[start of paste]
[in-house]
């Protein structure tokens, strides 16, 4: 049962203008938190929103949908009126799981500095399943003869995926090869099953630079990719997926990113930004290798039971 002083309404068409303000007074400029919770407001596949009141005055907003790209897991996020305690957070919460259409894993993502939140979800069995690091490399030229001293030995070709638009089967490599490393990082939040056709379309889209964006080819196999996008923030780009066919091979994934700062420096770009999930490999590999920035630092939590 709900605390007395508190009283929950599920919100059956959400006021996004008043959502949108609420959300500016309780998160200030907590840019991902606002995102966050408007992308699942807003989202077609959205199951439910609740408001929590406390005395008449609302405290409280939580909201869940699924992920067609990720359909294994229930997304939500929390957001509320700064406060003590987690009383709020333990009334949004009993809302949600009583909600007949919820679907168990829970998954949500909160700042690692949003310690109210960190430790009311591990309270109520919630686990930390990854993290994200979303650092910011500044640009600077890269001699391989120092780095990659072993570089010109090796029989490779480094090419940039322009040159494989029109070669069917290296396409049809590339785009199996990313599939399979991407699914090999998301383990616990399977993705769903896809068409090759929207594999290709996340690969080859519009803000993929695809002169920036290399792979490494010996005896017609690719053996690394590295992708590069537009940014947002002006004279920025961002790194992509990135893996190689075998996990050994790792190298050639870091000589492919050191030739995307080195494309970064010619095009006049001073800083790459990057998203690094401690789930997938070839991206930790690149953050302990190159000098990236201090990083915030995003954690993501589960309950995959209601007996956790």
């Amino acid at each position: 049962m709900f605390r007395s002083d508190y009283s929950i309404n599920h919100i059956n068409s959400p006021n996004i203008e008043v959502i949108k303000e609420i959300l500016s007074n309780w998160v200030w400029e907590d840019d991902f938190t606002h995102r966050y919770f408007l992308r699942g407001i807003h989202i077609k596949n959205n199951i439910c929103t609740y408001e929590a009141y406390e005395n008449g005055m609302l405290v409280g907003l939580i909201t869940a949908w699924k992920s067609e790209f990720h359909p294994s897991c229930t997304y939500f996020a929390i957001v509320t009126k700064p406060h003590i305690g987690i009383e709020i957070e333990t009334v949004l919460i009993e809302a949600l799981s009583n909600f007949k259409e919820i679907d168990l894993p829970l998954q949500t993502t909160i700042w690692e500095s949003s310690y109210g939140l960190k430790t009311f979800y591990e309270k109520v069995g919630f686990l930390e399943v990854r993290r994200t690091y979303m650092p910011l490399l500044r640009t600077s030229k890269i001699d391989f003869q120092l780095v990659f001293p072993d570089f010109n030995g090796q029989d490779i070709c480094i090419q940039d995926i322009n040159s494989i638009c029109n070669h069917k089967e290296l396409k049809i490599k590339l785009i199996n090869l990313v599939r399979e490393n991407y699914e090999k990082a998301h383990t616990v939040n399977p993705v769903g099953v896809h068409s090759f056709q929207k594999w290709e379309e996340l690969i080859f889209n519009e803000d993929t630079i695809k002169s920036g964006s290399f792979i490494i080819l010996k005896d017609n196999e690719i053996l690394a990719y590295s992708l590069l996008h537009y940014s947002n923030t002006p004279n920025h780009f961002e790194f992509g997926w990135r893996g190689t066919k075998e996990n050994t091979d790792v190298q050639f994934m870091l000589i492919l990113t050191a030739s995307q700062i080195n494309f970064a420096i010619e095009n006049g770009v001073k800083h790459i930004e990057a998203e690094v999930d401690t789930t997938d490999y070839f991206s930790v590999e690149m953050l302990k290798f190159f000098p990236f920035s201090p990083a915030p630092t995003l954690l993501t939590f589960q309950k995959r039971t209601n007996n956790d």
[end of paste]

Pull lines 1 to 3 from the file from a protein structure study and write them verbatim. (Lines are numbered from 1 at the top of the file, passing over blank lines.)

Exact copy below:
[in-house]
């Protein structure tokens, strides 16, 4: 049962203008938190929103949908009126799981500095399943003869995926090869099953630079990719997926990113930004290798039971 002083309404068409303000007074400029919770407001596949009141005055907003790209897991996020305690957070919460259409894993993502939140979800069995690091490399030229001293030995070709638009089967490599490393990082939040056709379309889209964006080819196999996008923030780009066919091979994934700062420096770009999930490999590999920035630092939590 709900605390007395508190009283929950599920919100059956959400006021996004008043959502949108609420959300500016309780998160200030907590840019991902606002995102966050408007992308699942807003989202077609959205199951439910609740408001929590406390005395008449609302405290409280939580909201869940699924992920067609990720359909294994229930997304939500929390957001509320700064406060003590987690009383709020333990009334949004009993809302949600009583909600007949919820679907168990829970998954949500909160700042690692949003310690109210960190430790009311591990309270109520919630686990930390990854993290994200979303650092910011500044640009600077890269001699391989120092780095990659072993570089010109090796029989490779480094090419940039322009040159494989029109070669069917290296396409049809590339785009199996990313599939399979991407699914090999998301383990616990399977993705769903896809068409090759929207594999290709996340690969080859519009803000993929695809002169920036290399792979490494010996005896017609690719053996690394590295992708590069537009940014947002002006004279920025961002790194992509990135893996190689075998996990050994790792190298050639870091000589492919050191030739995307080195494309970064010619095009006049001073800083790459990057998203690094401690789930997938070839991206930790690149953050302990190159000098990236201090990083915030995003954690993501589960309950995959209601007996956790």
């Amino acid at each position: 049962m709900f605390r007395s002083d508190y009283s929950i309404n599920h919100i059956n068409s959400p006021n996004i203008e008043v959502i949108k303000e609420i959300l500016s007074n309780w998160v200030w400029e907590d840019d991902f938190t606002h995102r966050y919770f408007l992308r699942g407001i807003h989202i077609k596949n959205n199951i439910c929103t609740y408001e929590a009141y406390e005395n008449g005055m609302l405290v409280g907003l939580i909201t869940a949908w699924k992920s067609e790209f990720h359909p294994s897991c229930t997304y939500f996020a929390i957001v509320t009126k700064p406060h003590i305690g987690i009383e709020i957070e333990t009334v949004l919460i009993e809302a949600l799981s009583n909600f007949k259409e919820i679907d168990l894993p829970l998954q949500t993502t909160i700042w690692e500095s949003s310690y109210g939140l960190k430790t009311f979800y591990e309270k109520v069995g919630f686990l930390e399943v990854r993290r994200t690091y979303m650092p910011l490399l500044r640009t600077s030229k890269i001699d391989f003869q120092l780095v990659f001293p072993d570089f010109n030995g090796q029989d490779i070709c480094i090419q940039d995926i322009n040159s494989i638009c029109n070669h069917k089967e290296l396409k049809i490599k590339l785009i199996n090869l990313v599939r399979e490393n991407y699914e090999k990082a998301h383990t616990v939040n399977p993705v769903g099953v896809h068409s090759f056709q929207k594999w290709e379309e996340l690969i080859f889209n519009e803000d993929t630079i695809k002169s920036g964006s290399f792979i490494i080819l010996k005896d017609n196999e690719i053996l690394a990719y590295s992708l590069l996008h537009y940014s947002n923030t002006p004279n920025h780009f961002e790194f992509g997926w990135r893996g190689t066919k075998e996990n050994t091979d790792v190298q050639f994934m870091l000589i492919l990113t050191a030739s995307q700062i080195n494309f970064a420096i010619e095009n006049g770009v001073k800083h790459i930004e990057a998203e690094v999930d401690t789930t997938d490999y070839f991206s930790v590999e690149m953050l302990k290798f190159f000098p990236f920035s201090p990083a915030p630092t995003l954690l993501t939590f589960q309950k995959r039971t209601n007996n956790d």